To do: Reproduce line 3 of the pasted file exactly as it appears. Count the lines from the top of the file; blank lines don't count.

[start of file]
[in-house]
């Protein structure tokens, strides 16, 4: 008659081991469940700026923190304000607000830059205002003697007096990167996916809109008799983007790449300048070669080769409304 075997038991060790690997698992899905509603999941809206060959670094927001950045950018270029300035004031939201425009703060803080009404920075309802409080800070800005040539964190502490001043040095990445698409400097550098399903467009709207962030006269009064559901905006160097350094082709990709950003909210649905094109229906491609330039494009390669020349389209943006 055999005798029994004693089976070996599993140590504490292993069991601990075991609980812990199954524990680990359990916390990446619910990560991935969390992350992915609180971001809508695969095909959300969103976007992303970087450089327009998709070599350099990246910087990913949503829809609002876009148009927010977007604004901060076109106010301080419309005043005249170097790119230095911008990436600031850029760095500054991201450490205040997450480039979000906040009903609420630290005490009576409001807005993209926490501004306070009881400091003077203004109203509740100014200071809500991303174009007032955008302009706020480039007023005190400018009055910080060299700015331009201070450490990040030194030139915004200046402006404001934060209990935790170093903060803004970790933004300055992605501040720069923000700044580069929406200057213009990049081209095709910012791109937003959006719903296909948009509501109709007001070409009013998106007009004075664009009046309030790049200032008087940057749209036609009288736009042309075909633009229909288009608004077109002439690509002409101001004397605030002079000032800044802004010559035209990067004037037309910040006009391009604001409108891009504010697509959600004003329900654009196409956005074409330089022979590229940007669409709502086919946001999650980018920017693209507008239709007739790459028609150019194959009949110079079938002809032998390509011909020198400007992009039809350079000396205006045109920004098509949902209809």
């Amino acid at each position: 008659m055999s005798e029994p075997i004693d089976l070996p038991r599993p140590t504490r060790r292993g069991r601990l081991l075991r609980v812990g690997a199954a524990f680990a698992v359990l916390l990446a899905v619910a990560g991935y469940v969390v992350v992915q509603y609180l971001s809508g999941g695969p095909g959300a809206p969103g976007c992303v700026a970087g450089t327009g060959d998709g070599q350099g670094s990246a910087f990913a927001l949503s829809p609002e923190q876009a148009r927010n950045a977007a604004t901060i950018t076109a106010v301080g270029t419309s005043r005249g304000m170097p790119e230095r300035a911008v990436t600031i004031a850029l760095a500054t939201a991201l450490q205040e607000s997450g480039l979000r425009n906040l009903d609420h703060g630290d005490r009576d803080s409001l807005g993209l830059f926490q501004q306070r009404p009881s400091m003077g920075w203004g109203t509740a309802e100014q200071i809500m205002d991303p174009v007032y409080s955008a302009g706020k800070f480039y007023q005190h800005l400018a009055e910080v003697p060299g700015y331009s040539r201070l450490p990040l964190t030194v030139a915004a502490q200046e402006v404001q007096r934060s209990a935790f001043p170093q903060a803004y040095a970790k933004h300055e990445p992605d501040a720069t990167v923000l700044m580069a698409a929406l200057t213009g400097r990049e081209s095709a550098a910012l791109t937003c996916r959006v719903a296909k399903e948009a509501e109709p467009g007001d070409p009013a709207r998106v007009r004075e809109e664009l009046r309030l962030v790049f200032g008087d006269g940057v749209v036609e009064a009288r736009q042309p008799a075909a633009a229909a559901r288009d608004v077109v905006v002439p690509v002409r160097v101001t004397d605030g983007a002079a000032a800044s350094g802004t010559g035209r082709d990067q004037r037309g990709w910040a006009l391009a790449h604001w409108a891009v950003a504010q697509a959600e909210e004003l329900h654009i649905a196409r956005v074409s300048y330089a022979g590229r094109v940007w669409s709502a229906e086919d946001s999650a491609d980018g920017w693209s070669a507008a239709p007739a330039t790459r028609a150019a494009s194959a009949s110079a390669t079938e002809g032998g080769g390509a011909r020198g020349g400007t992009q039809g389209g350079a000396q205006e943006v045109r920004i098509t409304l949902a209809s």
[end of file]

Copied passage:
């Amino acid at each position: 008659m055999s005798e029994p075997i004693d089976l070996p038991r599993p140590t504490r060790r292993g069991r601990l081991l075991r609980v812990g690997a199954a524990f680990a698992v359990l916390l990446a899905v619910a990560g991935y469940v969390v992350v992915q509603y609180l971001s809508g999941g695969p095909g959300a809206p969103g976007c992303v700026a970087g450089t327009g060959d998709g070599q350099g670094s990246a910087f990913a927001l949503s829809p609002e923190q876009a148009r927010n950045a977007a604004t901060i950018t076109a106010v301080g270029t419309s005043r005249g304000m170097p790119e230095r300035a911008v990436t600031i004031a850029l760095a500054t939201a991201l450490q205040e607000s997450g480039l979000r425009n906040l009903d609420h703060g630290d005490r009576d803080s409001l807005g993209l830059f926490q501004q306070r009404p009881s400091m003077g920075w203004g109203t509740a309802e100014q200071i809500m205002d991303p174009v007032y409080s955008a302009g706020k800070f480039y007023q005190h800005l400018a009055e910080v003697p060299g700015y331009s040539r201070l450490p990040l964190t030194v030139a915004a502490q200046e402006v404001q007096r934060s209990a935790f001043p170093q903060a803004y040095a970790k933004h300055e990445p992605d501040a720069t990167v923000l700044m580069a698409a929406l200057t213009g400097r990049e081209s095709a550098a910012l791109t937003c996916r959006v719903a296909k399903e948009a509501e109709p467009g007001d070409p009013a709207r998106v007009r004075e809109e664009l009046r309030l962030v790049f200032g008087d006269g940057v749209v036609e009064a009288r736009q042309p008799a075909a633009a229909a559901r288009d608004v077109v905006v002439p690509v002409r160097v101001t004397d605030g983007a002079a000032a800044s350094g802004t010559g035209r082709d990067q004037r037309g990709w910040a006009l391009a790449h604001w409108a891009v950003a504010q697509a959600e909210e004003l329900h654009i649905a196409r956005v074409s300048y330089a022979g590229r094109v940007w669409s709502a229906e086919d946001s999650a491609d980018g920017w693209s070669a507008a239709p007739a330039t790459r028609a150019a494009s194959a009949s110079a390669t079938e002809g032998g080769g390509a011909r020198g020349g400007t992009q039809g389209g350079a000396q205006e943006v045109r920004i098509t409304l949902a209809s």